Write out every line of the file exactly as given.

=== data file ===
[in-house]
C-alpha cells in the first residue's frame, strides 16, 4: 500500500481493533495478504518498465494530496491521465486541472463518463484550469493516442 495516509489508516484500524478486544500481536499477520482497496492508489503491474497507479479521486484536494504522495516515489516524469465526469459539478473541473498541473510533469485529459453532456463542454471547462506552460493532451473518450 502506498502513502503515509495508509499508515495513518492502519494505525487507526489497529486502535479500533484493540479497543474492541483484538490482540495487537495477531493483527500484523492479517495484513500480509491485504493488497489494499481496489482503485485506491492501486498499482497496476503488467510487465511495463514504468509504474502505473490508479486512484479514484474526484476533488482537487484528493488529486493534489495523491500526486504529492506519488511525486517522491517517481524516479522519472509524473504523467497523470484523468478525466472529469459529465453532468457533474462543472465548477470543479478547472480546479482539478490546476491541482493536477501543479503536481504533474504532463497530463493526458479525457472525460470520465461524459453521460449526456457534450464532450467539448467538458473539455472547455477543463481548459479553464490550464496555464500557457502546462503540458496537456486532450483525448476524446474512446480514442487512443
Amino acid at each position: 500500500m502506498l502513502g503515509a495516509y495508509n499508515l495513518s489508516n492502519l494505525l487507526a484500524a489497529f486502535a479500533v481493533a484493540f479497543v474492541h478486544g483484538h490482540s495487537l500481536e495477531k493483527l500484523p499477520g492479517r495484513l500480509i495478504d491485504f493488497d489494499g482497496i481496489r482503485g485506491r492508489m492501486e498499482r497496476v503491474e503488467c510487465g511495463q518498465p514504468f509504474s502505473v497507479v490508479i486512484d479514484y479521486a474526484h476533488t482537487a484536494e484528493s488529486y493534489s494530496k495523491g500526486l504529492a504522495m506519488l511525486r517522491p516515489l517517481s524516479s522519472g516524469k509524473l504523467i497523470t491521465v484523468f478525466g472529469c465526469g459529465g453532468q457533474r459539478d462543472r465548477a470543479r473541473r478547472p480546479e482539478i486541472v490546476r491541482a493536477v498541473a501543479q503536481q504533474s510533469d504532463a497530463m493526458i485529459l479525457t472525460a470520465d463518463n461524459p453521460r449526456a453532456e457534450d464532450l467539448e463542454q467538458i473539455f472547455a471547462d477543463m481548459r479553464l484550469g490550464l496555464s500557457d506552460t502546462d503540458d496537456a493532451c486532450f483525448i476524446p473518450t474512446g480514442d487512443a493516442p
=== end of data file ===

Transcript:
[in-house]
C-alpha cells in the first residue's frame, strides 16, 4: 500500500481493533495478504518498465494530496491521465486541472463518463484550469493516442 495516509489508516484500524478486544500481536499477520482497496492508489503491474497507479479521486484536494504522495516515489516524469465526469459539478473541473498541473510533469485529459453532456463542454471547462506552460493532451473518450 502506498502513502503515509495508509499508515495513518492502519494505525487507526489497529486502535479500533484493540479497543474492541483484538490482540495487537495477531493483527500484523492479517495484513500480509491485504493488497489494499481496489482503485485506491492501486498499482497496476503488467510487465511495463514504468509504474502505473490508479486512484479514484474526484476533488482537487484528493488529486493534489495523491500526486504529492506519488511525486517522491517517481524516479522519472509524473504523467497523470484523468478525466472529469459529465453532468457533474462543472465548477470543479478547472480546479482539478490546476491541482493536477501543479503536481504533474504532463497530463493526458479525457472525460470520465461524459453521460449526456457534450464532450467539448467538458473539455472547455477543463481548459479553464490550464496555464500557457502546462503540458496537456486532450483525448476524446474512446480514442487512443
Amino acid at each position: 500500500m502506498l502513502g503515509a495516509y495508509n499508515l495513518s489508516n492502519l494505525l487507526a484500524a489497529f486502535a479500533v481493533a484493540f479497543v474492541h478486544g483484538h490482540s495487537l500481536e495477531k493483527l500484523p499477520g492479517r495484513l500480509i495478504d491485504f493488497d489494499g482497496i481496489r482503485g485506491r492508489m492501486e498499482r497496476v503491474e503488467c510487465g511495463q518498465p514504468f509504474s502505473v497507479v490508479i486512484d479514484y479521486a474526484h476533488t482537487a484536494e484528493s488529486y493534489s494530496k495523491g500526486l504529492a504522495m506519488l511525486r517522491p516515489l517517481s524516479s522519472g516524469k509524473l504523467i497523470t491521465v484523468f478525466g472529469c465526469g459529465g453532468q457533474r459539478d462543472r465548477a470543479r473541473r478547472p480546479e482539478i486541472v490546476r491541482a493536477v498541473a501543479q503536481q504533474s510533469d504532463a497530463m493526458i485529459l479525457t472525460a470520465d463518463n461524459p453521460r449526456a453532456e457534450d464532450l467539448e463542454q467538458i473539455f472547455a471547462d477543463m481548459r479553464l484550469g490550464l496555464s500557457d506552460t502546462d503540458d496537456a493532451c486532450f483525448i476524446p473518450t474512446g480514442d487512443a493516442p